Taken With An iPhone5

Taken With An iPhone5

There are several contemporary fast food places in Baker, but in a place like this you want to eat at an authentic establishment, and the Mad Greek Cafe fits the bill.  This place has been here seemingly forever, and has exceptionally good grub.

It was lunch time and neither one of us felt like breakfast food, so we settled in with a burger for me and a chili dog for Karen- and milk shakes.  No hashbrown review today, but there’s a lot of odd stuff to look at around the town.

I love strawberry shakes, and that flavor is the best way to tell if a joint knows how to make a good shake.  I got the strawberry, and it was GRRREAT! as Tony The Tiger used to say.  No artificial taste, lots of pieces of strawberry.  Aaaand little paper parasols.  The burger and the dog were outstanding.

Taken With An iPhone5

 

Taken With An iPhone5

Taken With An iPhone5

After stuffing ourselves we decided to wander around the little town taking in the sights- but not before making a head call.

Taken With An iPhone5

Taken With An iPhone5

Baker Thermometer, which is no longer functional- but the family of the original owner of it has reacquired it with plans to rehabilitate and upgrade it.

Taken With A Nikon D300 With Nikon 24 - 85 mm Wide Angle Zoom Lens At 24 mm.

Taken With A Nikon D300 With Nikon 24 – 85 mm Wide Angle Zoom Lens At 24 mm.

The Old Fisherman- abandoned.

Taken With A Nikon D300 With Nikon 24 - 85 mm Wide Angle Zoom Lens At 40 mm.

Taken With A Nikon D300 With Nikon 24 – 85 mm Wide Angle Zoom Lens At 40 mm.

The closed and abandoned Royal Hawaiian Motel.

Taken With A Nikon D300, 24 - 85 mm Wide Angle Zoom Lens At 42 mm.

Taken With A Nikon D300 With Nikon 24 – 85 mm Wide Angle Zoom Lens At 42 mm.

Preferred parking at Alien Jerky.

Taken With A Nikon D300 With A 24 - 85 Wide Angle Zoom Lens At 52 mm.

Taken With A Nikon D300 With A Nikon 24 – 85 Wide Angle Zoom Lens At 52 mm.

Karen and an alien checking each other out- the alien was an animatronic thing.

Taken With A Nikon D300 With a 24 - 85 mm Wide Angle Zoom Lens At 24 mm.

Taken With A Nikon D300 With a Nikon 24 – 85 mm Wide Angle Zoom Lens At 24 mm.

After this encounter and of course buying some hot jerky, we drove out of town and north on Calif State Highway 127, next stop Death Valley Junction.

 

 

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Rodeo Coffee Shop, Clovis

April 15, 2014

I’d been in Fresno for a few days and it was time to find a place to go to for breakfast so that I’d have something to blog/complain about.  Karen’s hairdresser (Dawn) also cuts my hair (she actually uses scissors, does a great job) when I’m up there, and she’d mentioned a few places to try out as far as good breakfasts, among which is the Rodeo Coffee Shop.  So it was a natural.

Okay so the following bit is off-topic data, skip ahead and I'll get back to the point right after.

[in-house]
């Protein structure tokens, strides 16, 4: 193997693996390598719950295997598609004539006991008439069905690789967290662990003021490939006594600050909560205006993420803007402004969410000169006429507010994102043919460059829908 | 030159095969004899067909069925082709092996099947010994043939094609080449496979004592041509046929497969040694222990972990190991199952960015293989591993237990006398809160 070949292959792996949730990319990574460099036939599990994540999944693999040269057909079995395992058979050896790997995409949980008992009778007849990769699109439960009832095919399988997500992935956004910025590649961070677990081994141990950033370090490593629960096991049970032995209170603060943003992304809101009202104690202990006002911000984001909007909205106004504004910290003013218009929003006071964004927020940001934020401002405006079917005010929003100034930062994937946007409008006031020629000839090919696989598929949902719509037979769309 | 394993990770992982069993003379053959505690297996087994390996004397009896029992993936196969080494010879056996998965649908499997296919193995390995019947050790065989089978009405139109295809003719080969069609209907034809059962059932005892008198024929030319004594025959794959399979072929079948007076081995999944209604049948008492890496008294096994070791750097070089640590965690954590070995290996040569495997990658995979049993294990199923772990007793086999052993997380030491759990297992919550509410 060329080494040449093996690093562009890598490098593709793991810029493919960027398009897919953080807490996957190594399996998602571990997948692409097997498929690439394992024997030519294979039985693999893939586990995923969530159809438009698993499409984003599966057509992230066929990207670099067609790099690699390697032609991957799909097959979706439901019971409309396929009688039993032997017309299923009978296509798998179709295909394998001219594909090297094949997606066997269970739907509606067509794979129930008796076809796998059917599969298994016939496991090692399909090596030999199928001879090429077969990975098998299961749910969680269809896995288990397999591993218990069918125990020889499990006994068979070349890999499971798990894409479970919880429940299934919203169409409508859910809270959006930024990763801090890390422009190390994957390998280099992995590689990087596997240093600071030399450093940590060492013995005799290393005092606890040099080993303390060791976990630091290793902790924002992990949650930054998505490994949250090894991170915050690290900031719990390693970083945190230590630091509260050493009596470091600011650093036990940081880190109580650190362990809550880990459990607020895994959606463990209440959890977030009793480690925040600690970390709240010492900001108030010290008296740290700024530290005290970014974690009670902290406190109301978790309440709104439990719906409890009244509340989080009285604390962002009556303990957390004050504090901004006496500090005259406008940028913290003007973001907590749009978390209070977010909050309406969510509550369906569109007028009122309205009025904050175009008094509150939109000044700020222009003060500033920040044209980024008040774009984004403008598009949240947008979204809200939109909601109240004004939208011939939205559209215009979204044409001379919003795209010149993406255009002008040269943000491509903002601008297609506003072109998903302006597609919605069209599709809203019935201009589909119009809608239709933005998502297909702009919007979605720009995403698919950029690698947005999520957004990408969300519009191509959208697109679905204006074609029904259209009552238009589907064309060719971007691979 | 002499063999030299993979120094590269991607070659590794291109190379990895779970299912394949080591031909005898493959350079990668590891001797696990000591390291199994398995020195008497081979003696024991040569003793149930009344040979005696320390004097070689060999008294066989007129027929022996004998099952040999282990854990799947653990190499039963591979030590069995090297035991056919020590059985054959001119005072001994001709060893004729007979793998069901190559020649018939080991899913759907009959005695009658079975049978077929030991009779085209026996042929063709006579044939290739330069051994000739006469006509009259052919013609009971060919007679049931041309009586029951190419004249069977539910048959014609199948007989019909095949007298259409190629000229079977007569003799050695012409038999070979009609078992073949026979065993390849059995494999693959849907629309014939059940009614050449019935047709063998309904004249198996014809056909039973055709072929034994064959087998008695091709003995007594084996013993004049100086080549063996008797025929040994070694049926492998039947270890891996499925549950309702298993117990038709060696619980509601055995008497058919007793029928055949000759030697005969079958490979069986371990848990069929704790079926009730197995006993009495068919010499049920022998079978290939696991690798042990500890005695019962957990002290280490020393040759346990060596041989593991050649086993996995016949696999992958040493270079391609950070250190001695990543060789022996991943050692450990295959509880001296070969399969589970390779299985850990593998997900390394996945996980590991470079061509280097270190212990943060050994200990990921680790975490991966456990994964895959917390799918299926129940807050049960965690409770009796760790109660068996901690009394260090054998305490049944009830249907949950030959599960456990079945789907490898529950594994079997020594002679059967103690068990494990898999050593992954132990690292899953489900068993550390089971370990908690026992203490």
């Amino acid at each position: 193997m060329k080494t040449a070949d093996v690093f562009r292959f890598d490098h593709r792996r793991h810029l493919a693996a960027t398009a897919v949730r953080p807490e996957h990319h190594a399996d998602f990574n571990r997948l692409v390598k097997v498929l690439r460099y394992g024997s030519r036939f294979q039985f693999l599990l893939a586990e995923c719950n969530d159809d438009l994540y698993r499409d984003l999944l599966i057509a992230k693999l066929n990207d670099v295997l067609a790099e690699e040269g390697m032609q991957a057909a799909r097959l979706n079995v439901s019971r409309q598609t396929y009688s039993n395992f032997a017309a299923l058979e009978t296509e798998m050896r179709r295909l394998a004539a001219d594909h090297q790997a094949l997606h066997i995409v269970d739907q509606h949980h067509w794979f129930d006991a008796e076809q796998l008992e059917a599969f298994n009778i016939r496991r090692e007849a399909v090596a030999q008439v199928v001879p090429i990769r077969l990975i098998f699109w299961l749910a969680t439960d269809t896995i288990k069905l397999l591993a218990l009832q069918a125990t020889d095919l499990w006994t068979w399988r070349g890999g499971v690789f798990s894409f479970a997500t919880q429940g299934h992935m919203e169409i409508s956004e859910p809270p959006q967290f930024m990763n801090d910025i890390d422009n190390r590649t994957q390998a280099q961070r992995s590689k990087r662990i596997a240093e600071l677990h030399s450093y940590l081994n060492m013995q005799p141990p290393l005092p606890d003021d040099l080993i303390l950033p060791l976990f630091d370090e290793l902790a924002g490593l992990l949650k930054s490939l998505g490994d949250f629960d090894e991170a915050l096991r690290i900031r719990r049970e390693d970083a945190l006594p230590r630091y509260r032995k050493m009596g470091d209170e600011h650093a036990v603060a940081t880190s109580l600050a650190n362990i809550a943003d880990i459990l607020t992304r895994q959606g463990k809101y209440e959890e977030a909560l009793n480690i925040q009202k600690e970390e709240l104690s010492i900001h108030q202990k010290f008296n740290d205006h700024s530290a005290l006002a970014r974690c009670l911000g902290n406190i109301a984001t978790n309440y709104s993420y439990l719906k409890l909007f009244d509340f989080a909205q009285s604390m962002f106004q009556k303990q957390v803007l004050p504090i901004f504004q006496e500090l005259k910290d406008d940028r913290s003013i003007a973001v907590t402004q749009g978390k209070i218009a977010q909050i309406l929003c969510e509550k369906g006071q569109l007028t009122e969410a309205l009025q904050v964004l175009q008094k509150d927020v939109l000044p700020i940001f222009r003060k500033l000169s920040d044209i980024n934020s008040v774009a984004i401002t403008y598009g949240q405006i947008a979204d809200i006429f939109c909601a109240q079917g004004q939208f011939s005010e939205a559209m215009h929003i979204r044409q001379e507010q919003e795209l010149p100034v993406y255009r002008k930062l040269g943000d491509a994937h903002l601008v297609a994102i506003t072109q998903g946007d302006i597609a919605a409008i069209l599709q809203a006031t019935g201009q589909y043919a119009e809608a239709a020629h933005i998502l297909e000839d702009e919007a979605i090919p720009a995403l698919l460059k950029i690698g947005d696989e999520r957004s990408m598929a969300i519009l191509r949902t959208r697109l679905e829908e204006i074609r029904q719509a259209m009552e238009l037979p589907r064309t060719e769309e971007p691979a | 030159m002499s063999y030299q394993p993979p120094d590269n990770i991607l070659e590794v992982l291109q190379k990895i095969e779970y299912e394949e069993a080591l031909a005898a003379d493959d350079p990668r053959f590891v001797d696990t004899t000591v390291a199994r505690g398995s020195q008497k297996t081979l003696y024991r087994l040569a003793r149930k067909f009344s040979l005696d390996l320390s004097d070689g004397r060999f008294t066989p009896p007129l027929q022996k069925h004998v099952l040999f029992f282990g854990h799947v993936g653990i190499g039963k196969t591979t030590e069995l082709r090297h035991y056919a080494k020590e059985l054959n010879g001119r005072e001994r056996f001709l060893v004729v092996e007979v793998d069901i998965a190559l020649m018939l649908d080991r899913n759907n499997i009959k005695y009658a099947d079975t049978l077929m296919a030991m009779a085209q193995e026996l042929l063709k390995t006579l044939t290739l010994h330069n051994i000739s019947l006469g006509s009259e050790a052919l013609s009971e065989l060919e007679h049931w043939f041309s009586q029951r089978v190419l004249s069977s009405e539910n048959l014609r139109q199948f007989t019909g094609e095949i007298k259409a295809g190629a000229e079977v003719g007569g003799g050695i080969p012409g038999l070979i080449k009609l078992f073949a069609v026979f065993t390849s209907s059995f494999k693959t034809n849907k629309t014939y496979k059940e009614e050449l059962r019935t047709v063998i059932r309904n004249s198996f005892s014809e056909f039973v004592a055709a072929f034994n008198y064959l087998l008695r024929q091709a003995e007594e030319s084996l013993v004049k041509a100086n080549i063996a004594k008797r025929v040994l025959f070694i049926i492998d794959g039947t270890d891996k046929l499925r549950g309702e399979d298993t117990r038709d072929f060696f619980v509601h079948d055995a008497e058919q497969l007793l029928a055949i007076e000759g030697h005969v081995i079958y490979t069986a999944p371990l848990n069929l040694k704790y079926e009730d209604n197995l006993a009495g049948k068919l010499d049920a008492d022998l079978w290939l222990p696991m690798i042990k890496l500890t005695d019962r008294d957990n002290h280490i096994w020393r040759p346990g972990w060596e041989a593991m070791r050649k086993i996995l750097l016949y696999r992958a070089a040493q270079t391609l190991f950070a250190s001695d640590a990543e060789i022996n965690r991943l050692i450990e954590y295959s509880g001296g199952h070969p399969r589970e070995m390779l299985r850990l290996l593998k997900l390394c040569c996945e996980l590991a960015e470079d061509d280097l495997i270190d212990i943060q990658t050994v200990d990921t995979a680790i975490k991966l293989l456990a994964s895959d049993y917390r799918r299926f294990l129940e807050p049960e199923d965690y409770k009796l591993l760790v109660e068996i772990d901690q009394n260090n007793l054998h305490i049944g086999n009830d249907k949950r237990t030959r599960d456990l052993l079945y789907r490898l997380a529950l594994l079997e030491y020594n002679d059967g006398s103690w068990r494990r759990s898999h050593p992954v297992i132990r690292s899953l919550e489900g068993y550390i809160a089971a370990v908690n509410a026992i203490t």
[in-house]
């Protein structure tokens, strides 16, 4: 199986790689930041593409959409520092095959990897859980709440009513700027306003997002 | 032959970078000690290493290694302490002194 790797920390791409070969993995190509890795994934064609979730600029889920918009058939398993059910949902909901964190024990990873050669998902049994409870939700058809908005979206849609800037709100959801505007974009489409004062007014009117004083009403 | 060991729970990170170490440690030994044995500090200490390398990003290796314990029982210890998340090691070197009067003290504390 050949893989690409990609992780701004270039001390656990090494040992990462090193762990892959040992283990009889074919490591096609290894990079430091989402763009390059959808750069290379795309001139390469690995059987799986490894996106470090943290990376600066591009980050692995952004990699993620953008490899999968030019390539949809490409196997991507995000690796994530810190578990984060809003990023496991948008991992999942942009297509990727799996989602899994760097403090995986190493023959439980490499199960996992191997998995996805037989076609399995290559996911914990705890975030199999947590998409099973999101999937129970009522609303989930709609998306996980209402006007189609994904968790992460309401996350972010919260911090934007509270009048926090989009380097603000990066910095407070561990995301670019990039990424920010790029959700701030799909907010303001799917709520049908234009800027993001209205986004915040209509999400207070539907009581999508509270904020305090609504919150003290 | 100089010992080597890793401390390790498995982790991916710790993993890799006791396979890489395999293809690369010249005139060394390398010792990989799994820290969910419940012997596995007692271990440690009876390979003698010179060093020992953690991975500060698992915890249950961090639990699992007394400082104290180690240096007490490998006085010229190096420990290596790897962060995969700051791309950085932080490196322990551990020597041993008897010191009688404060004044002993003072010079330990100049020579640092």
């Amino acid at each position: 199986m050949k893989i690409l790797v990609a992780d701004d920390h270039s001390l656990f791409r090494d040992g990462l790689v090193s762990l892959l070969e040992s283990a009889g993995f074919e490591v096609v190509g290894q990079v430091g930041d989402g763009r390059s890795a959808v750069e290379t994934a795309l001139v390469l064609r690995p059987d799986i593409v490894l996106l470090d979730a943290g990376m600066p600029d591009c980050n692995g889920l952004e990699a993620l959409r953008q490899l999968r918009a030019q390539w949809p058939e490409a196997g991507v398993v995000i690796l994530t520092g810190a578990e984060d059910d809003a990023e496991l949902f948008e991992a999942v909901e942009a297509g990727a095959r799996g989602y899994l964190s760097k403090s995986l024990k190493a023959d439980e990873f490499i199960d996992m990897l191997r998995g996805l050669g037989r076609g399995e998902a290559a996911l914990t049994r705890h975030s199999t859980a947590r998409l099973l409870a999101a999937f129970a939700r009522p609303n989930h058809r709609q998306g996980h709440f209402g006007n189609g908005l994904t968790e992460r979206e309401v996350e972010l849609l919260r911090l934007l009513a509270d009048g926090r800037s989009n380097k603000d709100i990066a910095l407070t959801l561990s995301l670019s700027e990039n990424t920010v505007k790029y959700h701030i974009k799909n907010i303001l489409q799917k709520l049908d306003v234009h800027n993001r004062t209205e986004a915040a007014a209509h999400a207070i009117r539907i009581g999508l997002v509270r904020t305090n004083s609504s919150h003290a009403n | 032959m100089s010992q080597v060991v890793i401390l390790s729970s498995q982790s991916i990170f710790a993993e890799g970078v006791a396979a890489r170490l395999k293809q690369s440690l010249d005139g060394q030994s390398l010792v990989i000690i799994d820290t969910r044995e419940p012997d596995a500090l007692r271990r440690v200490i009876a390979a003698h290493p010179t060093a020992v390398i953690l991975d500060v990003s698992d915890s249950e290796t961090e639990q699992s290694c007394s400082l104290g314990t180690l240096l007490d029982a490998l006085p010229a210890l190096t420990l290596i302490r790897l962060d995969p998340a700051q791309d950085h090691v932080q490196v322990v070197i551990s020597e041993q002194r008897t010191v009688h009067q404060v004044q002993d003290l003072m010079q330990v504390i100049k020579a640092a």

Taken With An iPhone5

Taken With An iPhone5

So in we went, grabbing a seat and a menu.  Just as a bit of background, Clovis (CA) is one of those little re-invented communities- when I was but a small tyke growing up on the farm Clovis was a cow town- a small red-neck town who’s claim to fame was the annual Clovis Rodeo, an event on the pro rodeo circuit.  I had a totally unruly Tennessee Walker horse that got donated as a prize for some event- more like a booby prize.  That horse was a real bitch- she bit, bucked, trashed everything, just was a monster plain and simple.

Nowadays, Clovis is the “in place” to live in the Fresno area.  Upscale housing tracts, an “old town” area complete with antique stores and wanna-be coffee shops, the works.  The Rodeo Coffee Shop fits right in.  The menu didn’t include hashbrowns per se, but instead had cottage fries.  So I ordered those potatoes well-done along with a breakfast burrito, coffee, and as an included side, biscuits and gravy- the usual.   I am trying to control my weight and keep that 32 inch waist after all.

Taken With An iPhone5

Taken With An iPhone5

The breakfast was quite good overall, but a bit on the large size- the potatoes were good, being well done and nicely seasoned. The biscuits and gravy were average at best for these days.  I doubt that there was any meat base of any sort  in here.  And as to the size of the portions, we really need to take obesity more seriously.

Following breakfast Karen and I walked around the old town district, taking in a couple of antique/junk stores- I was looking for vintage bottle and can (church keys) openers.  I’ve managed to garner a number of those things, but this time around the vendors just wanted too much moola.  We had to be satisfied with our adventure at the Rodeo Coffee Shop.

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Beach Street Cafe Santa Cruz

March 25, 2014

This was one of those last-minute sort of trips- Karen had been to Santa Cruz a week or so earlier with a couple of acquaintances to go to the Bargain Barn, a last resort sales outlet for Goodwill- what doesn’t sell there goes straight to the landfill.  They had stayed in some little berg about 15 miles south of Santa Cruz and hadn’t really seen or done much in Santa Cruz itself, so we decided to go there and do it up good and proper over a day or two.  I’d been there before long, long ago as a little kid- therefore remembering next to nothing other than my mom had taken my sister and I to a burger joint on the pier that had the absolutely best-ever greasy burgers in the world.